The Great Transition: American-Soviet Relations and the End of the Cold War

By Raymond L. Garthoff | Go to book overview

6
Gorbachev, Reagan, and the Reykjavik Summit, 1986

THE KEY DEVELOPMENTS of 1986 were the party congress in Moscow early in the year that consolidated and further defined the policy line of the new leadership under Mikhail Gorbachev, and a second summit meeting of Gorbachev and Reagan. The unsuccessful pursuit of arms limitations and reductions given highest attention by the Soviet leaders, and the active pursuit of regional geopolitical competition given priority by the Reagan administration, dominated the uneasy development of relations between these two events and resulted in uncertainties for a number of months as to whether a second summit meeting would occur in 1986 and whether the dialogue launched at the Geneva summit would survive.

When a new summit meeting did take place, at Reykjavik in October, it was a spectacular failure in the immediate run, but it broke the mold and opened up new possibilities in arms control. As Gorbachev began to demonstrate "new thinking" and a new flexibility in internal and foreign policy, Reagan's standing and control of events in Washington were shaken late in the year by revelations in the Iran-contra scandal of duplicitous and unsuccessful foreign policy management. In retrospect, it is clear that the year marked a shift from Reagan's domination of the relationship to his sharing of at least an equal role with Gorbachev and his new approaches.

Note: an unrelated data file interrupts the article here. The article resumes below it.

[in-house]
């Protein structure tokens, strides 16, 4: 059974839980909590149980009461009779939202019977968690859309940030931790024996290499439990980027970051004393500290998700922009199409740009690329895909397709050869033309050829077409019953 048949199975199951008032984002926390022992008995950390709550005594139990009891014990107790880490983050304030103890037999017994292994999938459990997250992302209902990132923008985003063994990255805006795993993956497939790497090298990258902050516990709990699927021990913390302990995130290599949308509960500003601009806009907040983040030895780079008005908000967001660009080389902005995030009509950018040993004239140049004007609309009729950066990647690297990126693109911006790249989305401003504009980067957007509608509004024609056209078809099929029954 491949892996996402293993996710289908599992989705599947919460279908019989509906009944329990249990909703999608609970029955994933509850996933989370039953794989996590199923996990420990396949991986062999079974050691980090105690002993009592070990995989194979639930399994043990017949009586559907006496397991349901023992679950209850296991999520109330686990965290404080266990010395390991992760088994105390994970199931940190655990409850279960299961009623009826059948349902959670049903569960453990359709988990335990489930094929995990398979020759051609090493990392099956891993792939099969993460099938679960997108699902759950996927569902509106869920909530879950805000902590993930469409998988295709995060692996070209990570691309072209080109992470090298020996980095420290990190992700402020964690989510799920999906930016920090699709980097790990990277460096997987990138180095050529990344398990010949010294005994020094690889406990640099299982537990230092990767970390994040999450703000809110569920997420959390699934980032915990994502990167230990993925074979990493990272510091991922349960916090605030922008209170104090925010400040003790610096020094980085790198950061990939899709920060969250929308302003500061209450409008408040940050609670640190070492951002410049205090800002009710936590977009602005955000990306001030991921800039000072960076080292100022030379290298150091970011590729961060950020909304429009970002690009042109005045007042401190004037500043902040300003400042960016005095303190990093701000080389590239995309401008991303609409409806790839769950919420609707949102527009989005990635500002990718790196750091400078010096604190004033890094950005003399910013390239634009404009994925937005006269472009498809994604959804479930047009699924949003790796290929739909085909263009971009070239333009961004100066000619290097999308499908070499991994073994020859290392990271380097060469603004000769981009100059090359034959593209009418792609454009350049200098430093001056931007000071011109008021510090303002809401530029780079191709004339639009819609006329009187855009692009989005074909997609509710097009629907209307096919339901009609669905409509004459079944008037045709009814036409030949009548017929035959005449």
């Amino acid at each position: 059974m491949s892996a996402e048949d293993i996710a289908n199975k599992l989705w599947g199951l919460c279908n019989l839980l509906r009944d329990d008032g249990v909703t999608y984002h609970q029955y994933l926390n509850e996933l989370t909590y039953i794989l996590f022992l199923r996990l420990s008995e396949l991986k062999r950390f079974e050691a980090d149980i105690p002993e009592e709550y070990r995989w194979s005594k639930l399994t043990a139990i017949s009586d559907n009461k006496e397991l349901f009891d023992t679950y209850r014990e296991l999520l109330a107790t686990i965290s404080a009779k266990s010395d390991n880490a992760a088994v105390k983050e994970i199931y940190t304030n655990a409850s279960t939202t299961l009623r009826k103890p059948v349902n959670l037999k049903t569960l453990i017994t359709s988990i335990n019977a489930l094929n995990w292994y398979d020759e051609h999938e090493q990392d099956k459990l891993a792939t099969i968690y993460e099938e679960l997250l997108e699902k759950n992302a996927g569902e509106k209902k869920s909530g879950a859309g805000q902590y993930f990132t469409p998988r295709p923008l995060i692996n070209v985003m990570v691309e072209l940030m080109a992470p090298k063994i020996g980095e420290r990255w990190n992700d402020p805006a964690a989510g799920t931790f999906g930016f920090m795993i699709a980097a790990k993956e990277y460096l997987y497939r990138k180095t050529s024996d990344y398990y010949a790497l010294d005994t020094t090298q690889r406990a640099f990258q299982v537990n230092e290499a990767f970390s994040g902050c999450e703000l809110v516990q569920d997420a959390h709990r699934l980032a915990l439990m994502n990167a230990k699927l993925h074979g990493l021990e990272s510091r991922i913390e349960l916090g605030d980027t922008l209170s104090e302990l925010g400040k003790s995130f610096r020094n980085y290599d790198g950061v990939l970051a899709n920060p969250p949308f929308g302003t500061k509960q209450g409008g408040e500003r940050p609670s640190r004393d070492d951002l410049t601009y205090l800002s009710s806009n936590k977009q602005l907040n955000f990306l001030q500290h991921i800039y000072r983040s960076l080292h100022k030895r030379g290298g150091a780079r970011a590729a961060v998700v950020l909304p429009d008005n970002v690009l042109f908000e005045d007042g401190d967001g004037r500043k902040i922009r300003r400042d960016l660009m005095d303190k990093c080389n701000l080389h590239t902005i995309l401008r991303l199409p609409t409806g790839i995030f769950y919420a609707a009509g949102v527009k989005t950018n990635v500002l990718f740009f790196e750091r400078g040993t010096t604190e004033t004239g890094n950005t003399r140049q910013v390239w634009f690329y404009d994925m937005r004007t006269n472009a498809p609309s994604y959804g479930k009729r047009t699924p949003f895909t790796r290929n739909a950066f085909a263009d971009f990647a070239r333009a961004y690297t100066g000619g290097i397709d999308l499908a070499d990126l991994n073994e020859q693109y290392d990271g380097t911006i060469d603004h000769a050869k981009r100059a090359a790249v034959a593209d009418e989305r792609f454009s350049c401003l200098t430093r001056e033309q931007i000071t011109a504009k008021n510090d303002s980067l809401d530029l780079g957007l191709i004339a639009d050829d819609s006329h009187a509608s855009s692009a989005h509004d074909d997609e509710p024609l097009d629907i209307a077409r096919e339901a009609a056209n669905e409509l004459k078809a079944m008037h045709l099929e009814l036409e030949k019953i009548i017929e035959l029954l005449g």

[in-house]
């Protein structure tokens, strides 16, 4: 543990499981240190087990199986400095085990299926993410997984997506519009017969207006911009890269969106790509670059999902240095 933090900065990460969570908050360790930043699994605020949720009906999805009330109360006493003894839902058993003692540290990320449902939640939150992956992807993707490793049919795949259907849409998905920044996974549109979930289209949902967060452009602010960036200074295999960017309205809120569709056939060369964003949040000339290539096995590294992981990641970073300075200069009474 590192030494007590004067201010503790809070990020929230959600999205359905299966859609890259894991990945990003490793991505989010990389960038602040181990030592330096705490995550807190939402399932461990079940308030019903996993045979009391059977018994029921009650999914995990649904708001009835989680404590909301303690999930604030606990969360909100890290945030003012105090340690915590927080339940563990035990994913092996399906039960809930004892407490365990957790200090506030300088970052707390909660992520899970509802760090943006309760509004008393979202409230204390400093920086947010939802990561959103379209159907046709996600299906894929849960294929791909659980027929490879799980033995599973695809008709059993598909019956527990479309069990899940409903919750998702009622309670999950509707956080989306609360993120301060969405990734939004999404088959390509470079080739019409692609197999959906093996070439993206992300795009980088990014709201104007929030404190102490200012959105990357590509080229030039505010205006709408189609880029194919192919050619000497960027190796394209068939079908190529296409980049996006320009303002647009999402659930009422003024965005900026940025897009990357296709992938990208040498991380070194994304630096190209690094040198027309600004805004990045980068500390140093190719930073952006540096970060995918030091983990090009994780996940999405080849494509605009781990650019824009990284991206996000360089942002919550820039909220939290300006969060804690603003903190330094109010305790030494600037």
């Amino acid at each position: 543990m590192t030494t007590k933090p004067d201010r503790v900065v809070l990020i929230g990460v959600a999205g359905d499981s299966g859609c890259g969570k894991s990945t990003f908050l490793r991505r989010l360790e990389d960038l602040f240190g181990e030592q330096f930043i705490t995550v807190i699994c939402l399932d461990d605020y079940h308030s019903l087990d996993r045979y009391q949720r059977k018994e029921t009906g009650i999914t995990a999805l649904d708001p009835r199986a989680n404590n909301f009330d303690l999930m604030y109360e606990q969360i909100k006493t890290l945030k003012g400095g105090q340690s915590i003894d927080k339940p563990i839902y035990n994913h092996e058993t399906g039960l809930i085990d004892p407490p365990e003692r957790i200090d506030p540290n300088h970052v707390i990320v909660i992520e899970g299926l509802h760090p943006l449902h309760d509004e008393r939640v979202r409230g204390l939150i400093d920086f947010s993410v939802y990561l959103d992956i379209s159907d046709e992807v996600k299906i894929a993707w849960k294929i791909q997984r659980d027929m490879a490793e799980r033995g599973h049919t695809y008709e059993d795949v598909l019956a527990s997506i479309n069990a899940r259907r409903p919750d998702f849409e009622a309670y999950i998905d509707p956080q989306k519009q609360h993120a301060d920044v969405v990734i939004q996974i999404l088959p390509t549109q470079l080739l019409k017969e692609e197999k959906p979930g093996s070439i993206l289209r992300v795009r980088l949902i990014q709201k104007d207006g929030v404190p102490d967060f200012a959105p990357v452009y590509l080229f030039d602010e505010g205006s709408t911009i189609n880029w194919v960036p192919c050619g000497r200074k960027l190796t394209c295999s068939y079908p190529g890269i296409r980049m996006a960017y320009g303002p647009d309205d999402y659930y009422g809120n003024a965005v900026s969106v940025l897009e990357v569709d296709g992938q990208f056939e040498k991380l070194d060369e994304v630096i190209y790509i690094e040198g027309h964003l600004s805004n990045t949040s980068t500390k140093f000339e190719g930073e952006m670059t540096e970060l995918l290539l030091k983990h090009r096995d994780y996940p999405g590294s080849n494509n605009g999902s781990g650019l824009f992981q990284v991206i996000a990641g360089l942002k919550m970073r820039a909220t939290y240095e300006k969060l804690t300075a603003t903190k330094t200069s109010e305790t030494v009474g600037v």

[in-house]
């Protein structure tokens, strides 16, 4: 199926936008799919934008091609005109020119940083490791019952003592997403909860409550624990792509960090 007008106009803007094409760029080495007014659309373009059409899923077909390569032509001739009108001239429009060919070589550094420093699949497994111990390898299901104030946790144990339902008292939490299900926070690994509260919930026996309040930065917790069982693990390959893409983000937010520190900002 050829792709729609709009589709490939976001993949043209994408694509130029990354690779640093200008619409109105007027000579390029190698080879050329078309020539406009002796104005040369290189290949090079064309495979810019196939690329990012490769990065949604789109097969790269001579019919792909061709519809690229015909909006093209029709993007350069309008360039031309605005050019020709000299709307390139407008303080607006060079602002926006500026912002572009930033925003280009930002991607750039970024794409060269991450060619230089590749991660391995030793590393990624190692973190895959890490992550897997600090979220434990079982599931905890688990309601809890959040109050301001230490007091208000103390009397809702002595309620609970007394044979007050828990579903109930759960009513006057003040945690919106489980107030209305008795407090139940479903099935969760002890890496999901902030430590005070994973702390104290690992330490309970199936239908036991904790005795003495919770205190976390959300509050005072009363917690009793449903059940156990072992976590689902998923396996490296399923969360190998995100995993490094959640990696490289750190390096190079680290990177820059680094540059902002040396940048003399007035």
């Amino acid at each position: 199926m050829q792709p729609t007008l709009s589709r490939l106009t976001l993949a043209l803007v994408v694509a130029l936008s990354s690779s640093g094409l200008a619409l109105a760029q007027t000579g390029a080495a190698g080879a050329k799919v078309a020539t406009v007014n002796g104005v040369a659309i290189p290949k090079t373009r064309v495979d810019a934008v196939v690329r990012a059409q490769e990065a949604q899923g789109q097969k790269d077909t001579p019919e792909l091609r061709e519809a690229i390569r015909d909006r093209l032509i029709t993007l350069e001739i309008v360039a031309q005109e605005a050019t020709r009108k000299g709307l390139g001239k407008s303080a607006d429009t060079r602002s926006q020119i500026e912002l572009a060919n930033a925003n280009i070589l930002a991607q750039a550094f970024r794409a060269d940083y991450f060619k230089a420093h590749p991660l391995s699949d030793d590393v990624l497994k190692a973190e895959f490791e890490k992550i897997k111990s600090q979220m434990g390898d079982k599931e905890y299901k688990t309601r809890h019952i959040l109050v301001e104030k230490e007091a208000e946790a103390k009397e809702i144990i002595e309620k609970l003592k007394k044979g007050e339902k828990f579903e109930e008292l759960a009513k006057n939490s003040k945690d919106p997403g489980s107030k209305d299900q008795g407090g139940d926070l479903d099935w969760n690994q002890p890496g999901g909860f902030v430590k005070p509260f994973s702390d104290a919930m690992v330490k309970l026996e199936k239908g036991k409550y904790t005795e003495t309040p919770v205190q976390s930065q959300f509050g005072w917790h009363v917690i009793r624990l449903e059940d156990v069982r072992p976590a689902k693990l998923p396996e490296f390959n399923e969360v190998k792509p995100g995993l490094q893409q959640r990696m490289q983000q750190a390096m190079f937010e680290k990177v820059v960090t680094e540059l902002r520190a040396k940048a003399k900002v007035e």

The first significant development in the new year was an initiative by Gorbachev to reanimate the field of arms control and disarmament. In a major formal "declaration," he offered a comprehensive program for elimination of all nuclear weapons by the year 2000 but framed to allow flexibility in the pursuit of more limited agreements.1 Most initial American and other Western reaction addressed the dramatic call for eliminating nuclear weapons and saw the

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1
"Declaration of the General Secretary of the CC of the CPSU M. S. Corhachev," Pravda, January 16, 1986.

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